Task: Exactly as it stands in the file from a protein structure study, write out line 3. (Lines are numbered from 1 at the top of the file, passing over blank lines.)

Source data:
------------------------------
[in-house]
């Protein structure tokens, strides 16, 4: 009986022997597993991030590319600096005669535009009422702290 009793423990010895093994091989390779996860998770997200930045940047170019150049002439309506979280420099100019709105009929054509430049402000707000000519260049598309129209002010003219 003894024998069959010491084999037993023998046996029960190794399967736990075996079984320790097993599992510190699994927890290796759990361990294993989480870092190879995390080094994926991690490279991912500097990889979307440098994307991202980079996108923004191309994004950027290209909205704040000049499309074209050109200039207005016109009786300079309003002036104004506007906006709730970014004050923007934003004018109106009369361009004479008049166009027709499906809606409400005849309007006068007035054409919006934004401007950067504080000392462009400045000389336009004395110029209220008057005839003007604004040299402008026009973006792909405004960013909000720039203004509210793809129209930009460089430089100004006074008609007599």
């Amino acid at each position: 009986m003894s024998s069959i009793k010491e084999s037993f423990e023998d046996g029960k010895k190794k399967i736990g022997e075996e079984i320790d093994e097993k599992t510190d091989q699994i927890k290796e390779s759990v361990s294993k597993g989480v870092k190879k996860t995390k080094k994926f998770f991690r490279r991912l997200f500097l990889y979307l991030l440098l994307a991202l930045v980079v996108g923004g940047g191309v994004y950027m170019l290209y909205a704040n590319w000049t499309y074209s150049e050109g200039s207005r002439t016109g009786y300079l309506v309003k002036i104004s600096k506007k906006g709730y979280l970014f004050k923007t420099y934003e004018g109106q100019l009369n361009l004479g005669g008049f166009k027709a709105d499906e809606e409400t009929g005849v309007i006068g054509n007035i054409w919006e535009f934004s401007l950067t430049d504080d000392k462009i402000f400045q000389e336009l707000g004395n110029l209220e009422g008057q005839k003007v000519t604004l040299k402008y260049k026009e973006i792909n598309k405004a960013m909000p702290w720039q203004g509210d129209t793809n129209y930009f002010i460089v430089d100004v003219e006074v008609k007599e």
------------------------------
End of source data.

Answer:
């Amino acid at each position: 009986m003894s024998s069959i009793k010491e084999s037993f423990e023998d046996g029960k010895k190794k399967i736990g022997e075996e079984i320790d093994e097993k599992t510190d091989q699994i927890k290796e390779s759990v361990s294993k597993g989480v870092k190879k996860t995390k080094k994926f998770f991690r490279r991912l997200f500097l990889y979307l991030l440098l994307a991202l930045v980079v996108g923004g940047g191309v994004y950027m170019l290209y909205a704040n590319w000049t499309y074209s150049e050109g200039s207005r002439t016109g009786y300079l309506v309003k002036i104004s600096k506007k906006g709730y979280l970014f004050k923007t420099y934003e004018g109106q100019l009369n361009l004479g005669g008049f166009k027709a709105d499906e809606e409400t009929g005849v309007i006068g054509n007035i054409w919006e535009f934004s401007l950067t430049d504080d000392k462009i402000f400045q000389e336009l707000g004395n110029l209220e009422g008057q005839k003007v000519t604004l040299k402008y260049k026009e973006i792909n598309k405004a960013m909000p702290w720039q203004g509210d129209t793809n129209y930009f002010i460089v430089d100004v003219e006074v008609k007599e």